I haven’t backtracked to the original article this editorial cites. In my view, it looks like big evidence of the impact of FFS (fee for service).

Quality Care at Bargain Prices

[Among] the top five teaching hospitals … UCLA was the most extravagant, averaging some $93,000 per patient. Johns Hopkins, at $85,000, and Massachusetts General, at $78,000, came next. The Cleveland Clinic, at $55,000, and the Mayo Clinic, at $53,000, were far more cost-effective.

…. patients usually do no better — and often fare worse — where the spending is highest….

Few will be surprised to discover that doctors in high-expenditure institutions are typically paid on a fee-for-service basis, which means they earn more if they do more. Mayo Clinic doctors, by contrast, are on salary and have no financial incentive to do anything more than the patient clearly needs. …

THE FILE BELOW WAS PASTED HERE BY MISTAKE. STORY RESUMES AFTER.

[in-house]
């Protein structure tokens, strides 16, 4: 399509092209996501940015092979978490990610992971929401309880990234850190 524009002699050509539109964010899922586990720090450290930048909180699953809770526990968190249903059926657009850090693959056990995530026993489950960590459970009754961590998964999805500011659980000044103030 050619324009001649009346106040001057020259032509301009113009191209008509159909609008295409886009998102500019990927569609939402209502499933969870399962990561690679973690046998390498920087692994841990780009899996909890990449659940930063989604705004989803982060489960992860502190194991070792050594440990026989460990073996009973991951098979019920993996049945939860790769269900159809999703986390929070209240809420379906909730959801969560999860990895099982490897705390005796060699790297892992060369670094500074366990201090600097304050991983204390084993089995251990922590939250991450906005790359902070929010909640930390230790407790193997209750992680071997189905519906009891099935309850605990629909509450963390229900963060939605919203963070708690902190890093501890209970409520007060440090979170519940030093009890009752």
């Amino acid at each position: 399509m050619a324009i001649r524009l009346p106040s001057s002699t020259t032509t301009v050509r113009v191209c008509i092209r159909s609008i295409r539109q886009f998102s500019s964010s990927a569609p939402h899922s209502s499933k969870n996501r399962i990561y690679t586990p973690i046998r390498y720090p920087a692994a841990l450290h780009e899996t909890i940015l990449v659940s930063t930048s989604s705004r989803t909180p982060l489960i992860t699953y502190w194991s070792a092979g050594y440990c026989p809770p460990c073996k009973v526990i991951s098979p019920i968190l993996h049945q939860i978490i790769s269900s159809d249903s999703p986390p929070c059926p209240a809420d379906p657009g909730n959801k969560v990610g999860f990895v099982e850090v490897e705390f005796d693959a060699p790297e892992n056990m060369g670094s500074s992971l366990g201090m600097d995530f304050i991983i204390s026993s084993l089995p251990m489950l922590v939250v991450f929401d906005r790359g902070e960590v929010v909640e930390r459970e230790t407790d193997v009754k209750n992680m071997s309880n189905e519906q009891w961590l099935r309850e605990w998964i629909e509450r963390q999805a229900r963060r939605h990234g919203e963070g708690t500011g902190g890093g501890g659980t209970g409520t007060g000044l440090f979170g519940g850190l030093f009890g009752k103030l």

It’s just starting to sink in to me: this editorial (if it’s accurate) seems to suggest that for all practical purposes, the most expensive hospitals pay doctors on a commission basis. That is CREEPY.

Hey, insurance companies, how do you like that?

Somebody please correct me. Fool that I am, I keep thinking health care ought to be organized around what’s best for the patient. It’s not?

Change note: reflecting on the comment from md@anonymous, below, I’ve removed the word “exclusively” from the last paragraph.

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